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cultivation, and beam a 'higher pnice in the London market than any other.

The Georgian oat, is a large grain, remarkably prolific variety introduced from Georgia, near the Caspian sea. Some cultivators, on good land, prefer it to the potatoe oat.

The Siberian or Tartarian oat, is considered by some as a distinct species. The grains are black or brown, thin and rather small, and turned mostly to one side of the panicle or ear. The straw is large and reedy, but it is usually very productive, and is well calculated for the poor soils, and exposed situations.

A variety called the it-inter oat, is cultivated in some parts of England. It is sown in October, the plants are luxuriant at Christmas, tillering like wheat; is depastured by ewes and lambs all the spring; the fields are then shut up, and an ample harvest is cut in August.

There are many other varieties of oats known, their names, owing to some local cause, and by selection, or systematic impregnation, new kinds may be originated at pleasure. Degeneracy in any variety usually takes place in a limited time, unless care is taken to select the best heads and well ripened grains for seed. Some English farmers are at the pains to select the best seeds after the grain is threshed. The best seeds are picked out by hand by women.

It is found by experience, that of the numerous cultivated varieties, the potatoe and Poland are the best selections for low land, and the red oat for good uplands; the common or the black oat, may be sown on inferior soils; as may also the Tartarian. The numerous instances given in the last volume of the Farmer, of the astonishing productiveness of the Tartarian, shows that it is a variety well adapted to our soils and climate.

In the sowing of oats less regard may be had to soil than with any other grain; the only requisite seems to be that it shall not be too wet. Tenacious clays, or poor gravel, where scarcely any seed bearing plant will grow, will produce a crop of oats, if ploughed at the proper season, and the seed of good quality and judiciously put in. "The best oats both in quantity and quality, are those which succeed grass; indeed, no kind of grain seems better qualified by nature for foraging upon grass lands than oals; as a full crop is usually obtained in the first instance, and the land left in good order for succeeding ones."—{British Husbandry.)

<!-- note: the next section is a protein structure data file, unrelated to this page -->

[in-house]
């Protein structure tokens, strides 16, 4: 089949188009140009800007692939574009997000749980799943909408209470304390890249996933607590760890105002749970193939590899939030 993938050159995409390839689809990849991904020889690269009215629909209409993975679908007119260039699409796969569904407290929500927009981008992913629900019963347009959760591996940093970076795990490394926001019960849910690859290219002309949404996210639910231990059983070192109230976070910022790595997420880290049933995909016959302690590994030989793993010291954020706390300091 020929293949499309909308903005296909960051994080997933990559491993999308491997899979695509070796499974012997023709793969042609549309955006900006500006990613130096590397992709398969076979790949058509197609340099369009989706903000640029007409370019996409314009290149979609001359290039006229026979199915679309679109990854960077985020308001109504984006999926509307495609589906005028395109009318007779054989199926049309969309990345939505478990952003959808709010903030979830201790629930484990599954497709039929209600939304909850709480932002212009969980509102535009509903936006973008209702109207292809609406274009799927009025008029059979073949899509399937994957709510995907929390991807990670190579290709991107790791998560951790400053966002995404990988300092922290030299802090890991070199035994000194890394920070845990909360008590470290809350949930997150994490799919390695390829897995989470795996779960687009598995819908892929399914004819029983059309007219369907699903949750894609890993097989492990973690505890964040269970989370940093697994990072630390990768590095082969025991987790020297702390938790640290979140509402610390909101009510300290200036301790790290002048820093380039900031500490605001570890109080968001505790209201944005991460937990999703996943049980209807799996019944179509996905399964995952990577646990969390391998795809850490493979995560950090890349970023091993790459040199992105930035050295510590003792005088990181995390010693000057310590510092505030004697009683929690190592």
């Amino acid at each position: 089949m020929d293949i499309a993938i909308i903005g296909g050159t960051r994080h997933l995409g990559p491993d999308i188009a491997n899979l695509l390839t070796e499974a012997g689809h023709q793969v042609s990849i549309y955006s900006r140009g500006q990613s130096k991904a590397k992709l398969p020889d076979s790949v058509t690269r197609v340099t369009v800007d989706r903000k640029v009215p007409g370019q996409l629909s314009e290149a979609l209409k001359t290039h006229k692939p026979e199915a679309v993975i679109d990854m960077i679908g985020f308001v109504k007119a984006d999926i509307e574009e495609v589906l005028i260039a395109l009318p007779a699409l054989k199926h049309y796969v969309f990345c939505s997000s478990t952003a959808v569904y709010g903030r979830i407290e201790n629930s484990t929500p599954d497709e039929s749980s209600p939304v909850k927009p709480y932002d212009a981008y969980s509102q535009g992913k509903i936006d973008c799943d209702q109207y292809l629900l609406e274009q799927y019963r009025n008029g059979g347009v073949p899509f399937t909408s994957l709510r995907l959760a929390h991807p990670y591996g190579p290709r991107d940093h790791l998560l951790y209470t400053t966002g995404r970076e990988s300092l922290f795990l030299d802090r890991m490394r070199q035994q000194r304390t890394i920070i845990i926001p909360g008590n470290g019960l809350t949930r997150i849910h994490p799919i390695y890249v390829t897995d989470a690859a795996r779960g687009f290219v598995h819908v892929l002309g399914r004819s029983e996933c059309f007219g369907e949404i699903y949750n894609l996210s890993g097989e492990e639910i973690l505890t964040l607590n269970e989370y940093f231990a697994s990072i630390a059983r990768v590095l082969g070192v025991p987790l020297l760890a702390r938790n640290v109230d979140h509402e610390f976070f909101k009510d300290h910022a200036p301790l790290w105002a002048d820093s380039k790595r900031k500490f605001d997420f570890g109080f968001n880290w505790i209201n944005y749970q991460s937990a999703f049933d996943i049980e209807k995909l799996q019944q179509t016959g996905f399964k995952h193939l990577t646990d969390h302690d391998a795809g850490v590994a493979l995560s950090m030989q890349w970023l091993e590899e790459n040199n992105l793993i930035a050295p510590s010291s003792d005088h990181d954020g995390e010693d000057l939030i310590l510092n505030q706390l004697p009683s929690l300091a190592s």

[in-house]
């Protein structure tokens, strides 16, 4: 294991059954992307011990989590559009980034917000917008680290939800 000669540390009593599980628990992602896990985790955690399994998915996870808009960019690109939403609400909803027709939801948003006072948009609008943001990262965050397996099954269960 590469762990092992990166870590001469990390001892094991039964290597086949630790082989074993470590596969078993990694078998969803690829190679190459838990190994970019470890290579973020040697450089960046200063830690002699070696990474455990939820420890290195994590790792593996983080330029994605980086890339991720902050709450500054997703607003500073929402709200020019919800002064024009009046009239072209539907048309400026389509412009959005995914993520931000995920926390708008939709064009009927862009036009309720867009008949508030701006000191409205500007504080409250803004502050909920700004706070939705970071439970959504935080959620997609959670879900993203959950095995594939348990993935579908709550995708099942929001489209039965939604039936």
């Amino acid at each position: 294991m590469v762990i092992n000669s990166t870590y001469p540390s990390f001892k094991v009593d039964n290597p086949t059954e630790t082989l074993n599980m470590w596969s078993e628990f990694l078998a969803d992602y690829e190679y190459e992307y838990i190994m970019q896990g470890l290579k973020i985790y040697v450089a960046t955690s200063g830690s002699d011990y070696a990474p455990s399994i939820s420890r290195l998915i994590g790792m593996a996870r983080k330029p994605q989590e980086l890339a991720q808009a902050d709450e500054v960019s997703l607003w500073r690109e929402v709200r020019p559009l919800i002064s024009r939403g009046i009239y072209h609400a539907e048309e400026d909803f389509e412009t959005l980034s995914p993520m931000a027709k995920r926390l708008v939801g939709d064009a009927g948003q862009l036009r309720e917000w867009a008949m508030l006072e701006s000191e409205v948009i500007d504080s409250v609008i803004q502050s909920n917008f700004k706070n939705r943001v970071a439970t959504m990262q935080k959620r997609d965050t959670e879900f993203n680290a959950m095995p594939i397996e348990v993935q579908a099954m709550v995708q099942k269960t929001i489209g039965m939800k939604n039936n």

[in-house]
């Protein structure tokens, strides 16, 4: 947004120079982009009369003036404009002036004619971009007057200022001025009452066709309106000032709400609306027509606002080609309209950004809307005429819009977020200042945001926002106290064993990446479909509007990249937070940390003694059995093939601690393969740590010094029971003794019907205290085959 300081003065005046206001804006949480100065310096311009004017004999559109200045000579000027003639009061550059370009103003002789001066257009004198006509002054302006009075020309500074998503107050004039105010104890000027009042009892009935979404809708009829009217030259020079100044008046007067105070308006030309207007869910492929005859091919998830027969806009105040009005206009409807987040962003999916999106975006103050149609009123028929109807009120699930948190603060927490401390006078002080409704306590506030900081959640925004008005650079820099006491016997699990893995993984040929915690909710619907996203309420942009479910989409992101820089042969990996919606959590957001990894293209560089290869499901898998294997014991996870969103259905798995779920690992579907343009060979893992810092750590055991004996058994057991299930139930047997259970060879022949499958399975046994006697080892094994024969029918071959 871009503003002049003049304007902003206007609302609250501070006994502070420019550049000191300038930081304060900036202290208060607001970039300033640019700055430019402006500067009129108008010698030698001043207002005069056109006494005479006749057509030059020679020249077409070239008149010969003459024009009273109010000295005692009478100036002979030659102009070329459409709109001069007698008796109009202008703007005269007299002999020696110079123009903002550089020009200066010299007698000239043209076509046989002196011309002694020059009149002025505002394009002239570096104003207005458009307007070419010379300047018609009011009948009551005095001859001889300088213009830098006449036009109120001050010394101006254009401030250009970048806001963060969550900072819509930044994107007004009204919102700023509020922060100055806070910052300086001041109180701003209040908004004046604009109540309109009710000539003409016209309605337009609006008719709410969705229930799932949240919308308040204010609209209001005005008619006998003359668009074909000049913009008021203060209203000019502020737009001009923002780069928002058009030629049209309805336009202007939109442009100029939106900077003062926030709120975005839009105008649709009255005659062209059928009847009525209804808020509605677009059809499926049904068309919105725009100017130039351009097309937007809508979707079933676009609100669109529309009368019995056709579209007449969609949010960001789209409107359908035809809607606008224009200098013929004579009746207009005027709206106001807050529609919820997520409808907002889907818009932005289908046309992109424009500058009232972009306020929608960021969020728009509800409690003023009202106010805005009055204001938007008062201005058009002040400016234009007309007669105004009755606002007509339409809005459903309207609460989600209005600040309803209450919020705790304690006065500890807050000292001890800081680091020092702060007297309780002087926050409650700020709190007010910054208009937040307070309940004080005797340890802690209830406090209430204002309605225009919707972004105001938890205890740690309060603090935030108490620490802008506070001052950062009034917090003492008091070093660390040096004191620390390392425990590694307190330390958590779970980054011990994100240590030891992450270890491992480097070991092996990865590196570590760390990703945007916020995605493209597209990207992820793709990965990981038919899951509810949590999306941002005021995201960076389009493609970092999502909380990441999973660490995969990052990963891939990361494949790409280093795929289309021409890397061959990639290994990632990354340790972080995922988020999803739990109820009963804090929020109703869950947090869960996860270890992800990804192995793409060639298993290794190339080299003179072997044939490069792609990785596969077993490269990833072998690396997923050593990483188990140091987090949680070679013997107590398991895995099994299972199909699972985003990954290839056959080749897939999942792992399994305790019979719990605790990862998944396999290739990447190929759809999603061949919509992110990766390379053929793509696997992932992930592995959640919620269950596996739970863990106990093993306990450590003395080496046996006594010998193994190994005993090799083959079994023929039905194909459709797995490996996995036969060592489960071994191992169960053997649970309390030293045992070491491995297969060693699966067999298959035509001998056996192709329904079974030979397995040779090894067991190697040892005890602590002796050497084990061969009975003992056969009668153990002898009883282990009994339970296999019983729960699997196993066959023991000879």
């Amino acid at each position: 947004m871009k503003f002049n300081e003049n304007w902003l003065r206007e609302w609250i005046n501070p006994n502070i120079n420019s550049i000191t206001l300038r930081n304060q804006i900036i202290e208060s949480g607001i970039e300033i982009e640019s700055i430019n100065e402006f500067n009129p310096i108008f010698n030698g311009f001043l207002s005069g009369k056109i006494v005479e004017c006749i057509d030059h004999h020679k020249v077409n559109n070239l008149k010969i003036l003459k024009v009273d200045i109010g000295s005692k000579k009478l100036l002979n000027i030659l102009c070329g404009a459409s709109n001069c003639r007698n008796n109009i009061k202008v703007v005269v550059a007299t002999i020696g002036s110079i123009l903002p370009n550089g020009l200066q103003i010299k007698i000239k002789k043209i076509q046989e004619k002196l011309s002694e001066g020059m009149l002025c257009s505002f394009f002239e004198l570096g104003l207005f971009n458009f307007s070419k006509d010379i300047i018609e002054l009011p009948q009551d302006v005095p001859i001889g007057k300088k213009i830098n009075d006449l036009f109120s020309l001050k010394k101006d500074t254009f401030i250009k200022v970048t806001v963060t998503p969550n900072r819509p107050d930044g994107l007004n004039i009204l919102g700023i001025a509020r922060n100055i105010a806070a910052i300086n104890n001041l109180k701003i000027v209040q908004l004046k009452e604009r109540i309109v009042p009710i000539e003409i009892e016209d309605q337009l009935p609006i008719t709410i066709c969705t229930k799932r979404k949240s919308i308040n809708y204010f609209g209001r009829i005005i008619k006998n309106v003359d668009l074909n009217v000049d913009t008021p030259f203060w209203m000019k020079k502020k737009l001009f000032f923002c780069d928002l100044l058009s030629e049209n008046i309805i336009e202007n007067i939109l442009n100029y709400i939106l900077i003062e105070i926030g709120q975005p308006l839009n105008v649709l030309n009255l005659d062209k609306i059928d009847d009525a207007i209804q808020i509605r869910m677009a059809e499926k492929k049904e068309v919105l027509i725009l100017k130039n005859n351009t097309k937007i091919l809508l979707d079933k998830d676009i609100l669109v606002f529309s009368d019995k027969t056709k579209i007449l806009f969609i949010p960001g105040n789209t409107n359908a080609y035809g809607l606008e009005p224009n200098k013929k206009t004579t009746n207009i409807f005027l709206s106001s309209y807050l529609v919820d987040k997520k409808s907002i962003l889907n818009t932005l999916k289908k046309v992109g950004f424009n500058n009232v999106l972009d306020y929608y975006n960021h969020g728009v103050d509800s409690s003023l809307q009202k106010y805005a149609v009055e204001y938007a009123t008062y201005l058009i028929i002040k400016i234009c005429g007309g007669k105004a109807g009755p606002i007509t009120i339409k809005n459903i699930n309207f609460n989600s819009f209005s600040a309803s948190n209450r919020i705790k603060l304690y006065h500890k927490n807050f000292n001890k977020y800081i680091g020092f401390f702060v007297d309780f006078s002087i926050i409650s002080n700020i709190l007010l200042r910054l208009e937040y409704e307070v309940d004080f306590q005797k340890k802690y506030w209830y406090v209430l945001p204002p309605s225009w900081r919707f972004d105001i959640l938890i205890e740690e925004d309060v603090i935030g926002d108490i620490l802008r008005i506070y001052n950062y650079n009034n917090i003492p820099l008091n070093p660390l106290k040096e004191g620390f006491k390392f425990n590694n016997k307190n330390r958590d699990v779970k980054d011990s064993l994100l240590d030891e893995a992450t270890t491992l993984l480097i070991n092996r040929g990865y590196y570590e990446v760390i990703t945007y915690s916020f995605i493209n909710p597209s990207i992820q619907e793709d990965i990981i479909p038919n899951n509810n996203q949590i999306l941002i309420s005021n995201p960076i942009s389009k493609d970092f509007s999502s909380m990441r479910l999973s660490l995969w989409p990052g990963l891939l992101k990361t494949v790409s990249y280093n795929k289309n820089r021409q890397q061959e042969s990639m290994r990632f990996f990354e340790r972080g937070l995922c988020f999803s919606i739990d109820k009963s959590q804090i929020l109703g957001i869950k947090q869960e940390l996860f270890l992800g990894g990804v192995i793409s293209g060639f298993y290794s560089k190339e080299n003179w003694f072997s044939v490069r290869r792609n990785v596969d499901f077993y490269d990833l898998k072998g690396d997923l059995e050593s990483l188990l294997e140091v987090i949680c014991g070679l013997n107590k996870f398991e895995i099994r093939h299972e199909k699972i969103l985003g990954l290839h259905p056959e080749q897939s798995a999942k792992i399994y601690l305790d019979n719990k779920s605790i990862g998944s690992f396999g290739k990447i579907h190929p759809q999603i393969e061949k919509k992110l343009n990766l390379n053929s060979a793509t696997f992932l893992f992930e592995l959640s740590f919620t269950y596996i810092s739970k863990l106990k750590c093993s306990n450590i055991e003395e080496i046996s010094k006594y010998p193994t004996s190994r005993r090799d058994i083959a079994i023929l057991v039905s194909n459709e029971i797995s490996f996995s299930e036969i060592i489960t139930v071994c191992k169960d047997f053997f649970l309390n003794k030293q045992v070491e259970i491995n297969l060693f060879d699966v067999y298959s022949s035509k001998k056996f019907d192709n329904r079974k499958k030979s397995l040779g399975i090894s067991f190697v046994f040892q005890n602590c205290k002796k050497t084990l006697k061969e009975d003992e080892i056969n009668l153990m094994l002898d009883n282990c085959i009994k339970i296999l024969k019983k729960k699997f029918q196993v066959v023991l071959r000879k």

In England, the time of sowing oats is from February to April; a proof of the great disparity existing between the climate of this country and that; since here, oats are sown from the last of Apr I until June; very few being usually put in during the month of April. It should always be remembered, however, that early sown oats, as well as spring wheat and barley, are always heavier and of better quality, than late sown ones, and as a general rule, all spring grains should be put into the ground as early as the soil can be prepared for their reception.

As with other grain, the quantity sown per acre varies much with different agriculturists and different countries. Here, from two and a half to three bushels an acre, is considered amply sufficient; "in England from four to six bushels are usually sown."— Potatoe oats require a less quantity than other oats, as they tiller better than any other varieties, and having no awns, contain a greater number of grains in a bushel.

BONES—MANURE.

It is well known that bones converted to dust, constitute the most efficient and valuable manure that has yet been discovered; and that to this substance much of the improved state of European agriculture may fairly be attributed. It has occurred to us as somewhat surprising, that in the present advanced state of chemical science, and when the constituent parts of bones are so well known, that no attempts to produce a compound embracing the same substances, and capable of producing the same results, have yet been made. Bones are composed of gelatine, fat, cartilage, and earthy salt. Chemistry has determined the nature of each of these substances, and the proportions in which they generally exist in bones is also known. The earthy salts are lime and phosphorus, or the solid part of the bone is phospate of lime; a substance of great value to plants, and which is found in many of them. We therefore can see no insuperable obstacle in the production of an article, which if it could be afforded at a reasonable cost, would, from its active nature, and the ease with which it can be applied, supersede all others in those places and for those purposes, in which ordinary manure is inefficient or disgusting. We regret that the profound genius of the philosophic Davy had not been directed to this point; as such a discovery would be one of the greatest gifts science has yet made to agriculture. Perhaps, however, the discovery has been reserved for Hare or Silliman, as the application of electromagnetism to mechanical purposes was for Davenport. We shall see.—Gen. Farmer.